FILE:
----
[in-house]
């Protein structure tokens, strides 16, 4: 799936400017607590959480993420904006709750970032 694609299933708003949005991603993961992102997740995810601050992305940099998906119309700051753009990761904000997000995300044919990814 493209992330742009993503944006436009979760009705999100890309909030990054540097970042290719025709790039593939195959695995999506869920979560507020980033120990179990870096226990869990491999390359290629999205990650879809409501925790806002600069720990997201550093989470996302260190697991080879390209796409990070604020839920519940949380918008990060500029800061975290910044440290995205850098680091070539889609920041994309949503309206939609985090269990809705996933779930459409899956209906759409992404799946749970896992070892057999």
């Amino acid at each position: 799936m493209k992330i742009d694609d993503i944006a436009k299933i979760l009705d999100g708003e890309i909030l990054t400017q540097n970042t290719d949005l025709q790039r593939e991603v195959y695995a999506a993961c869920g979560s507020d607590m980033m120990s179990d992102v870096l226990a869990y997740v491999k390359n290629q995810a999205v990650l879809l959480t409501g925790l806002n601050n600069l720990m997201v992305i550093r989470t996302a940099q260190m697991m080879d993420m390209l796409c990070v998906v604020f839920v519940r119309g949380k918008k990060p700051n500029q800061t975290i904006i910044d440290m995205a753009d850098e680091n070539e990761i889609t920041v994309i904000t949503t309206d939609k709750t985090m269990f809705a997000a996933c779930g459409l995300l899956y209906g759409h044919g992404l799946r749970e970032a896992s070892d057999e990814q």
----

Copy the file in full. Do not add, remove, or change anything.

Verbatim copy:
[in-house]
């Protein structure tokens, strides 16, 4: 799936400017607590959480993420904006709750970032 694609299933708003949005991603993961992102997740995810601050992305940099998906119309700051753009990761904000997000995300044919990814 493209992330742009993503944006436009979760009705999100890309909030990054540097970042290719025709790039593939195959695995999506869920979560507020980033120990179990870096226990869990491999390359290629999205990650879809409501925790806002600069720990997201550093989470996302260190697991080879390209796409990070604020839920519940949380918008990060500029800061975290910044440290995205850098680091070539889609920041994309949503309206939609985090269990809705996933779930459409899956209906759409992404799946749970896992070892057999």
């Amino acid at each position: 799936m493209k992330i742009d694609d993503i944006a436009k299933i979760l009705d999100g708003e890309i909030l990054t400017q540097n970042t290719d949005l025709q790039r593939e991603v195959y695995a999506a993961c869920g979560s507020d607590m980033m120990s179990d992102v870096l226990a869990y997740v491999k390359n290629q995810a999205v990650l879809l959480t409501g925790l806002n601050n600069l720990m997201v992305i550093r989470t996302a940099q260190m697991m080879d993420m390209l796409c990070v998906v604020f839920v519940r119309g949380k918008k990060p700051n500029q800061t975290i904006i910044d440290m995205a753009d850098e680091n070539e990761i889609t920041v994309i904000t949503t309206d939609k709750t985090m269990f809705a997000a996933c779930g459409l995300l899956y209906g759409h044919g992404l799946r749970e970032a896992s070892d057999e990814q």